The problem of decreasing carbon-dioxide emissions without crippling economic growth has confounded some of the world’s top thinkers. Recently, however, a tomato grower in the United Kingdom stumbled upon a strikingly straightforward solution: Use greenhouse eases-in greenhouses.
Vegetable grower John Baarda Ltd., in partnership with chemical company Terra Nitrogen, has built a greenhouse facility near Billingham, England, that uses industrial CO2 waste as a crop enhancer. The site is the largest greenhouse complex in the United Kingdom, with some 23 acres fully planted with tomatoes. Once operating at optimal capacity, the complex is expected to divert 12,500 tons of carbon dioxide from the Terra Nitrogen plant-carbon that otherwise would have been released into the air. Waste steam will also be sequestered and diverted to the greenhouse site to power heat lamps.
The Baarda greenhouse will eventually host a remarkable 300,000 tomato plants, allowing for year-round cropping and reducing the need to import tomatoes from Spain during the winter months (also a carbon intensive activity).
“This is an exciting opportunity for Billingham, and Terra Nitrogen is very pleased to be playing an important part in the project. It is an example of how local companies can cooperate to the benefit of the area,” says David Hopkins of Terra Nitrogen.
The strategic partnership also provides a model for how industries can lead in the battle against global warming through carbon sequestration technologies. Worldwide, factories and other stationary sources emit approximately 7 billion tons of carbon dioxide per year, according to Harvard University scientist Kurt Z. House. The United States ranks number one in the world in carbondioxide emissions, with roughly 1.4 billion metric tons of CO2 released annually, or 5,370 metric tons per person. But legislative efforts to curb CO2 have met with resistance. Full implementation of the Kyoto protocol, an international treaty aimed at reducing (particularly) CO2 emissions, would cost the U.S. roughly 0.5% to 2.4% of its GDP annually by 2010. Given those numbers, and our reliance on carbon-generating technologies, it’s easy to see why decreasing CO2 output without going broke has become one of the most significant technical problems of the twenty-first century. But as the Billingham greenhouse demonstrates, even the greatest challenges carry the seeds of opportunity.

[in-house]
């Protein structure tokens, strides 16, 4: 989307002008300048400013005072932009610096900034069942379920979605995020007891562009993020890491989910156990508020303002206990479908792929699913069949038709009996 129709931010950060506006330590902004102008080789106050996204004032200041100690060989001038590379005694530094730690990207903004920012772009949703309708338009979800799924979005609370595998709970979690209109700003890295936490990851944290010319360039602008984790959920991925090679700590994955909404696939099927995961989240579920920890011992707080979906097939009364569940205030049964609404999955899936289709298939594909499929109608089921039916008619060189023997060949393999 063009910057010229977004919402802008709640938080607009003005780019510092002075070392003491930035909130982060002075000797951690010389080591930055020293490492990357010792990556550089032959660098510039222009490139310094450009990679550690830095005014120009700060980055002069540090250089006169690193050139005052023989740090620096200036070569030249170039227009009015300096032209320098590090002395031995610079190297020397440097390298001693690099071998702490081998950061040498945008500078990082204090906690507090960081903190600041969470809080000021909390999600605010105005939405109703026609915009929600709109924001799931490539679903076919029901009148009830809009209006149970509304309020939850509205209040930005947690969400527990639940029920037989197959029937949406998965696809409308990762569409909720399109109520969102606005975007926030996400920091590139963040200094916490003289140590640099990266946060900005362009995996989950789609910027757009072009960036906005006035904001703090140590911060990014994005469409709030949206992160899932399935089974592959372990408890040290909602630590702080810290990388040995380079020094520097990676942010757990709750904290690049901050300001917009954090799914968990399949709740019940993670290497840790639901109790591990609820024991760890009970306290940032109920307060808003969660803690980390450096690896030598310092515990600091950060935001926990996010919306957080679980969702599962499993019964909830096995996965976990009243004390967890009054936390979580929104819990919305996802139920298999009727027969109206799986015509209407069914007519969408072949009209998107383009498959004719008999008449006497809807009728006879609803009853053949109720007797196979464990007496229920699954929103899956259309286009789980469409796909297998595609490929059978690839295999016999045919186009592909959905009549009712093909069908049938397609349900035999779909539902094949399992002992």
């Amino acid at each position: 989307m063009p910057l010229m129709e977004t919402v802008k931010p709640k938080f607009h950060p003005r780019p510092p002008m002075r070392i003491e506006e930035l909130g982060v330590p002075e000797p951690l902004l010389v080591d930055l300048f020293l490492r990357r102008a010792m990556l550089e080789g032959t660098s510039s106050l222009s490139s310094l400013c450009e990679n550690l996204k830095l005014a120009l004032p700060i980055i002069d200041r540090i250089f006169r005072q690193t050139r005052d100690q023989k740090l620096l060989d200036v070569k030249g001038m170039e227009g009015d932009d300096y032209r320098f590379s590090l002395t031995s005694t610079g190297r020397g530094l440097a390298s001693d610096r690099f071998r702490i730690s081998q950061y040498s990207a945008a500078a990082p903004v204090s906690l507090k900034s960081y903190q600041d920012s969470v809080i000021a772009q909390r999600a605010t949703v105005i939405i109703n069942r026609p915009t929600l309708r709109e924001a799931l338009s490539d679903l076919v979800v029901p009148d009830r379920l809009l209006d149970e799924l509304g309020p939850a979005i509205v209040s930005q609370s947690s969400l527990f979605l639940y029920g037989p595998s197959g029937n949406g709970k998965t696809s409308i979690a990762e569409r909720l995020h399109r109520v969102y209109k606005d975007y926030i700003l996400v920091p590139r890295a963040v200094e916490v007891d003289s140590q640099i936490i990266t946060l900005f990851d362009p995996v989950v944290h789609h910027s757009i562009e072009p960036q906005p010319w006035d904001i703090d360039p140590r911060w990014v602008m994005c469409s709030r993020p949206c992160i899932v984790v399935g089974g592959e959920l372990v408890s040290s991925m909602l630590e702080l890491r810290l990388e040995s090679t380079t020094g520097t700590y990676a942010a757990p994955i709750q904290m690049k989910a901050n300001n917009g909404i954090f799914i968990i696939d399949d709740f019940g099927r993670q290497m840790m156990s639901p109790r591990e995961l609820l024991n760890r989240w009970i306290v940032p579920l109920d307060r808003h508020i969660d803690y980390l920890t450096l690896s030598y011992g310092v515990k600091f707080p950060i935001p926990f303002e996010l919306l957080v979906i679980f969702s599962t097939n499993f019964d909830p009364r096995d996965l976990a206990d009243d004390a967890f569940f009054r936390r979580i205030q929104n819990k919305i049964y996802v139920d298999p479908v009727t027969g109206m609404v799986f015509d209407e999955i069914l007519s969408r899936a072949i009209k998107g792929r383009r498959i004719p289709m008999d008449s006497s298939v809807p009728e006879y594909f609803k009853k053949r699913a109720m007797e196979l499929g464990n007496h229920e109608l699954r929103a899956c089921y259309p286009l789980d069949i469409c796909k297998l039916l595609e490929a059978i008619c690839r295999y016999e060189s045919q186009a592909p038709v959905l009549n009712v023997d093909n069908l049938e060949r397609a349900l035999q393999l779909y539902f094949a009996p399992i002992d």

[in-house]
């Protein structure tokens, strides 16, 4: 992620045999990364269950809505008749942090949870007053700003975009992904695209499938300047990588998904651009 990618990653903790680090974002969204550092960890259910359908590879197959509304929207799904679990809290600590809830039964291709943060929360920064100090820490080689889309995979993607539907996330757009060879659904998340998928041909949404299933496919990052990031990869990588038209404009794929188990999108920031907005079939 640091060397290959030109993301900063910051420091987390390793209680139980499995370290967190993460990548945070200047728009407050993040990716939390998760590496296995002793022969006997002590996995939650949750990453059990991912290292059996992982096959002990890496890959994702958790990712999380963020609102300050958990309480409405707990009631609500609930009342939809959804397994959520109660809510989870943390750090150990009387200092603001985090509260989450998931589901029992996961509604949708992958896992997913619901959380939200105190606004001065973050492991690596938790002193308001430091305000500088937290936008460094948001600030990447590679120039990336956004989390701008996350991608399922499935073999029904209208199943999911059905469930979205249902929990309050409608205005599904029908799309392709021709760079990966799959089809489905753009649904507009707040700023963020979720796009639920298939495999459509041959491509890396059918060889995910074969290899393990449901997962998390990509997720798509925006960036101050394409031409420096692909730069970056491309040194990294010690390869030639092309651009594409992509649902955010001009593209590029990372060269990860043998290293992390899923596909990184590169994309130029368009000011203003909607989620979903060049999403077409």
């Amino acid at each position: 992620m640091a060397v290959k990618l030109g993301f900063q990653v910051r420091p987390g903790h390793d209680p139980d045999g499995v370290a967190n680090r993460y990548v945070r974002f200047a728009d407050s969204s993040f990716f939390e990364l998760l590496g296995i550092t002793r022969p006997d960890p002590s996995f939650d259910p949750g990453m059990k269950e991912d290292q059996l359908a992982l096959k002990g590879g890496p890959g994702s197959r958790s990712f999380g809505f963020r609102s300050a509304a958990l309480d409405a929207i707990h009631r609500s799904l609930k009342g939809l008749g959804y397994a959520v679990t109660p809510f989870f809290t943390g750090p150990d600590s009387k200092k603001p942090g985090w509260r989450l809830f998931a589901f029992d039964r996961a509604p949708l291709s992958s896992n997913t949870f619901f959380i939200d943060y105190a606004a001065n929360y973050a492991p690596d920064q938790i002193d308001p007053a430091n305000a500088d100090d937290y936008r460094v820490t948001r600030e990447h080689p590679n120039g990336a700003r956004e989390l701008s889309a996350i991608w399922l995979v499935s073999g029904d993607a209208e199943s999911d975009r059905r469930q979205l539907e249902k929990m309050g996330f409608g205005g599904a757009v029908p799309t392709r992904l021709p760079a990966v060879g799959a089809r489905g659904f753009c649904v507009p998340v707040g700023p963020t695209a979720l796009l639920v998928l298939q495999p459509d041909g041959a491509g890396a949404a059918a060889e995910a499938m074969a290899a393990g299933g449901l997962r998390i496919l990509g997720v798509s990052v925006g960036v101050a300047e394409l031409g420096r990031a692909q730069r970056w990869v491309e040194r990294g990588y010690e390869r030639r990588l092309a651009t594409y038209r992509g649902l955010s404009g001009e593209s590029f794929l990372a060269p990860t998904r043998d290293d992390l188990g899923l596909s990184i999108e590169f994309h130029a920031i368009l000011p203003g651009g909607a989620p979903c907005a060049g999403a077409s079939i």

Source: Terra Nitrogen, Florence House, Radcliffe Crescent Thornaby, Stockton-on-Tees TS17 6BS, United Kingdom. Web site http://www.terranitrogen.co.uk.
Originally published in THE FUTURIST November-December 2006.